Seattle is riding a wave of cash from speed cameras in four school zones, the City Council is touting the results, and city leaders are trying to expand the program as they figure out how to spend $4 million more in ticket revenue than anticipated.The city started issuing tickets last December and analyzed data from a 4-month period.
The city found the average speeding ticket was for 30 mph in the 20 mph school zone. In that time period, the city saw a 16 percent reduction in the number of tickets issued and 96 percent of people ticketed did not receive another violation.
“You're seeing people getting it, slowing down,” said Seattle Police Captain Mike Nolan. “The other part for us is it's a force multiplier.”The tickets are expensive at $196 each. The city projected the speed cameras would bring in $800,000 in 2013, but they grossly underestimated. The city now predicts more than $5 million for 2013.
Mayor Mike McGinn has recommended expanding the program to 5 more schools: Bailey Gatzert Elementary on Yesler, Dearborn Park Elementary on South Orcas Street, Roxhill Elementary and Holy Family in South Seattle, and Nathan Eckstein Middle School in Wedgewood.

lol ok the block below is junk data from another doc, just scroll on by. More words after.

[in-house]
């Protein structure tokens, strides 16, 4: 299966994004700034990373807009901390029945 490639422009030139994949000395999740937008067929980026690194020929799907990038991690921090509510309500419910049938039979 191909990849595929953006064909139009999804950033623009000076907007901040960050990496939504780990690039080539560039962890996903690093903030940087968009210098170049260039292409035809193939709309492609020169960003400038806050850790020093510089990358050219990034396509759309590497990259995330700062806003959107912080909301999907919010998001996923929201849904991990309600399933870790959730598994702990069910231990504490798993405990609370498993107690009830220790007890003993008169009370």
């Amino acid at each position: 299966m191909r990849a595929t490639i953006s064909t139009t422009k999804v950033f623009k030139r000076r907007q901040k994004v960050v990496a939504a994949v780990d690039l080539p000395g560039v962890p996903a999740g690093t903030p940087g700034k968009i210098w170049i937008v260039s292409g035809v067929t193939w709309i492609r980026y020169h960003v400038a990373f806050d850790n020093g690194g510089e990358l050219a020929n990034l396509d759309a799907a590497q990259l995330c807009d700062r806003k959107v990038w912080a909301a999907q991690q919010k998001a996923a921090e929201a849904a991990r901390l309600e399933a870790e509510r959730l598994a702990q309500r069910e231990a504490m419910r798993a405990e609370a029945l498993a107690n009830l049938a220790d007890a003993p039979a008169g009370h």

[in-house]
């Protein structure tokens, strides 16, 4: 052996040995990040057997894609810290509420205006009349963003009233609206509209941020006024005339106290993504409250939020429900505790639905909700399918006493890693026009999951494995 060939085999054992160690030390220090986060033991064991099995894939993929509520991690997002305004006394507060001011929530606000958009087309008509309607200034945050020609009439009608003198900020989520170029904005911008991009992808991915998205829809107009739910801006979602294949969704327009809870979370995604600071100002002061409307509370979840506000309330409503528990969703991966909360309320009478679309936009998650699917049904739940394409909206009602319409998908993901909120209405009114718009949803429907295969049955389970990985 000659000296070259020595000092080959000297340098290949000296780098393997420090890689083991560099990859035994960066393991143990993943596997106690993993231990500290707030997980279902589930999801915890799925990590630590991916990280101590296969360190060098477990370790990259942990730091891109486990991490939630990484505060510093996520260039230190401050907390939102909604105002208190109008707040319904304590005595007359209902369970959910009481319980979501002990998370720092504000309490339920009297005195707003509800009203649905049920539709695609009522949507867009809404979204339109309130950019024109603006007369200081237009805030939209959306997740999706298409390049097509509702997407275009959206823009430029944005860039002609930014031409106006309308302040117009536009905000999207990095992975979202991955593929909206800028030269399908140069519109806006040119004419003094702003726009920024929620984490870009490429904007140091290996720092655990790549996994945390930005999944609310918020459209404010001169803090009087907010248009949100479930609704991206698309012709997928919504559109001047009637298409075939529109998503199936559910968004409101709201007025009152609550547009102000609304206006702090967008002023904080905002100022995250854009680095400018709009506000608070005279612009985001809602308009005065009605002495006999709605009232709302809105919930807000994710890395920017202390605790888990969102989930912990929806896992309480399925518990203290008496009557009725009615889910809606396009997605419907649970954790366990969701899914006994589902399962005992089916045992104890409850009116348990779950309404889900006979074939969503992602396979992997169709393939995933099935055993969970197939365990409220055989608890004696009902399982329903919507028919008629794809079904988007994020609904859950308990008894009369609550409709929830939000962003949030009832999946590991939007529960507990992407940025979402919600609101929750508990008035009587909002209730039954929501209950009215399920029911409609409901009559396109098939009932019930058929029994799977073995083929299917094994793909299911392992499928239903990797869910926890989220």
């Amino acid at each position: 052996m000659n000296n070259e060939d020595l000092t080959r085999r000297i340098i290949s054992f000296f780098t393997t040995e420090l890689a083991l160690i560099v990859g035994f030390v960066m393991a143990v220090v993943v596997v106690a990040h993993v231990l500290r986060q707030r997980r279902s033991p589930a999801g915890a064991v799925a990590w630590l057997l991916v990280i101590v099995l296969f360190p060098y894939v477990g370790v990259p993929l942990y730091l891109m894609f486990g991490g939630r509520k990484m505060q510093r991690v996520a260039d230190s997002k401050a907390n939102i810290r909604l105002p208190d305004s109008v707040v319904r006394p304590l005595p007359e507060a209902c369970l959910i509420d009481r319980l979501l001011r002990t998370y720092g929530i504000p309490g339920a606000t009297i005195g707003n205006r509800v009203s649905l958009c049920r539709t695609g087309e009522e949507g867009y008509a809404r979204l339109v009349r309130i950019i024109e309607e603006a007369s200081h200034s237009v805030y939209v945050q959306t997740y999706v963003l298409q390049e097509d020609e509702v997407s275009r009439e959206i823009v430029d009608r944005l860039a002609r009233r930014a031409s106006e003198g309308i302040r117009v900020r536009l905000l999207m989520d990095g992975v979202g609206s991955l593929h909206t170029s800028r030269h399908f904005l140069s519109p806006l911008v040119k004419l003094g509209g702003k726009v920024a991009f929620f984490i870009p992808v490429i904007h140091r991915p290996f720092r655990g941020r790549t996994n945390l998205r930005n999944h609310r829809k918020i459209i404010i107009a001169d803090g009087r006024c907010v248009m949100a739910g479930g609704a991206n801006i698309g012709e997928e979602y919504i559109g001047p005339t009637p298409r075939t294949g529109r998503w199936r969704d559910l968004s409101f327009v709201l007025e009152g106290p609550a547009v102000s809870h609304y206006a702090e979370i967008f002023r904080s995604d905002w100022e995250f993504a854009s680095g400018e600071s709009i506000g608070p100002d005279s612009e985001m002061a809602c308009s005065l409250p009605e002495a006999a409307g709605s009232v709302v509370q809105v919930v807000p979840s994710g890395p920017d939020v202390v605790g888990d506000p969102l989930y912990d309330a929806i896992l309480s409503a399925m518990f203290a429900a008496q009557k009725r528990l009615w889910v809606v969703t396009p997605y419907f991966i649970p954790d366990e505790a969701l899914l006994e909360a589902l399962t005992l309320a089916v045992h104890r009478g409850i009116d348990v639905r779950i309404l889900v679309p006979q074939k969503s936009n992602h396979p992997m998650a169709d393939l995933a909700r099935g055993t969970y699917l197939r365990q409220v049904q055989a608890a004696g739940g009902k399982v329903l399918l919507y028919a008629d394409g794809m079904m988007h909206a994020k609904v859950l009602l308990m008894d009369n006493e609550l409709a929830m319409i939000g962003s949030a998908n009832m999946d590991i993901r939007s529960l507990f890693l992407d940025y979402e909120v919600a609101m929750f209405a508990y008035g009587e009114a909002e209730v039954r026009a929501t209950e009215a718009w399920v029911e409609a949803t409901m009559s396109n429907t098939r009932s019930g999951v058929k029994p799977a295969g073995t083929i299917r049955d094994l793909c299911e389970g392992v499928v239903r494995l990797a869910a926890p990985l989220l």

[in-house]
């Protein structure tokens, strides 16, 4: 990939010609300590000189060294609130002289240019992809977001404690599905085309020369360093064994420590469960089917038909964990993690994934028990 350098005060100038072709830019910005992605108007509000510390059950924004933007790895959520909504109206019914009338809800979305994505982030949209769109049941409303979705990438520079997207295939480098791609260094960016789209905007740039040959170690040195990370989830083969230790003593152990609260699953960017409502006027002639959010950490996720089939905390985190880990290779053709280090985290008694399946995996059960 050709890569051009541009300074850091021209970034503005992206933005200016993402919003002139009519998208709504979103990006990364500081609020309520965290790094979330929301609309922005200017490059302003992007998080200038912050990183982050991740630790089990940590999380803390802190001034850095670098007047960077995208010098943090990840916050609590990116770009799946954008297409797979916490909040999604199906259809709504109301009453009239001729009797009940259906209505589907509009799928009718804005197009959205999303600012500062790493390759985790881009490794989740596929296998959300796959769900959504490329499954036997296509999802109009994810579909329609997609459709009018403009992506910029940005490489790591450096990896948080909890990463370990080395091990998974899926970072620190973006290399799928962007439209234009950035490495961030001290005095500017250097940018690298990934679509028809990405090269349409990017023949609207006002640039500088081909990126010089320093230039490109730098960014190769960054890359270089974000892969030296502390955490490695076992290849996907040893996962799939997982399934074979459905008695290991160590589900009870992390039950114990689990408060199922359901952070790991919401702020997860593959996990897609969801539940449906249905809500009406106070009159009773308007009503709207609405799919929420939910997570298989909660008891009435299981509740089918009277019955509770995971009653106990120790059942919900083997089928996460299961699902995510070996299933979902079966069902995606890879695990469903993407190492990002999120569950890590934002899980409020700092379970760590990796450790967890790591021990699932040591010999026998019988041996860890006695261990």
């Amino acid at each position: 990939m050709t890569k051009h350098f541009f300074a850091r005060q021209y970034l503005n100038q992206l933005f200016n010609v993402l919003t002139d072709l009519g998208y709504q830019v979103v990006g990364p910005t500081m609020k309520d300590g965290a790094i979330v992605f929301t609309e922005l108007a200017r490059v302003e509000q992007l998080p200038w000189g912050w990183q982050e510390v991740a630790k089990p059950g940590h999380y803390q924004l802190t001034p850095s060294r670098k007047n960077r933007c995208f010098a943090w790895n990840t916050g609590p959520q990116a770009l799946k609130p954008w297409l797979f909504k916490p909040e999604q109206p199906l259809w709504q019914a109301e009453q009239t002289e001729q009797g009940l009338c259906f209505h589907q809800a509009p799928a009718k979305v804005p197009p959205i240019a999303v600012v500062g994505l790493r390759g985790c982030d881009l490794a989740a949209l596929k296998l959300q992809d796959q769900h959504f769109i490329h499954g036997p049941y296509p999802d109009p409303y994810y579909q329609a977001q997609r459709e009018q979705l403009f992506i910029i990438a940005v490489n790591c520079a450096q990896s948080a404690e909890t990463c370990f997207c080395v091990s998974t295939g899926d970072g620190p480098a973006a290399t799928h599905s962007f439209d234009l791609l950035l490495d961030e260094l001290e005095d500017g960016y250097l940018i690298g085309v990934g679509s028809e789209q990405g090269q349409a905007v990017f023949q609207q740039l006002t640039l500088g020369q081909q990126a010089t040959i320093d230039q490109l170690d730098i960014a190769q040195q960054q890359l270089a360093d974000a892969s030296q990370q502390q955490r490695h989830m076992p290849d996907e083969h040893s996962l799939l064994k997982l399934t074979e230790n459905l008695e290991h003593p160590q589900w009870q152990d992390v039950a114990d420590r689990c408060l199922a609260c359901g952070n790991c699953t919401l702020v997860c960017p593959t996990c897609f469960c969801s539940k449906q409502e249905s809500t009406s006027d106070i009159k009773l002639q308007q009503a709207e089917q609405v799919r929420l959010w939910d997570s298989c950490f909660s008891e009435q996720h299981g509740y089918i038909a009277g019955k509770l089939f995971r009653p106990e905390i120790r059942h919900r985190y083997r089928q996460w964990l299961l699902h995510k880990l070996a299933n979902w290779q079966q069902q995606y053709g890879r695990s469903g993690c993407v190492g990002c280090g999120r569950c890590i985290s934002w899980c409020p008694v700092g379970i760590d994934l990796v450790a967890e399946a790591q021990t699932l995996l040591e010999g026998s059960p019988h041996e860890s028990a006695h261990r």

Some of the extra money would go to the extra cameras. The council is now deciding how else to spend the money. Councilman Tim Burgess has proposed putting all revenue from the cameras toward road safety and capital improvements. It will be up to the full council to decide.
And the council must decide how far the program will go. Given the success touted of the pilot program, KIRO 7 asked if we can expect speed cameras in all Seattle school zones.
“Not necessarily, every school needs to be studied and SDOT is who does that,” said Captain Nolan. “They look at schools and decide what the need is based on speed.”
School speed camera tickets count as a parking infraction, and not against your driving record. The city offers a program where you can do some work to reduce the $189 fine.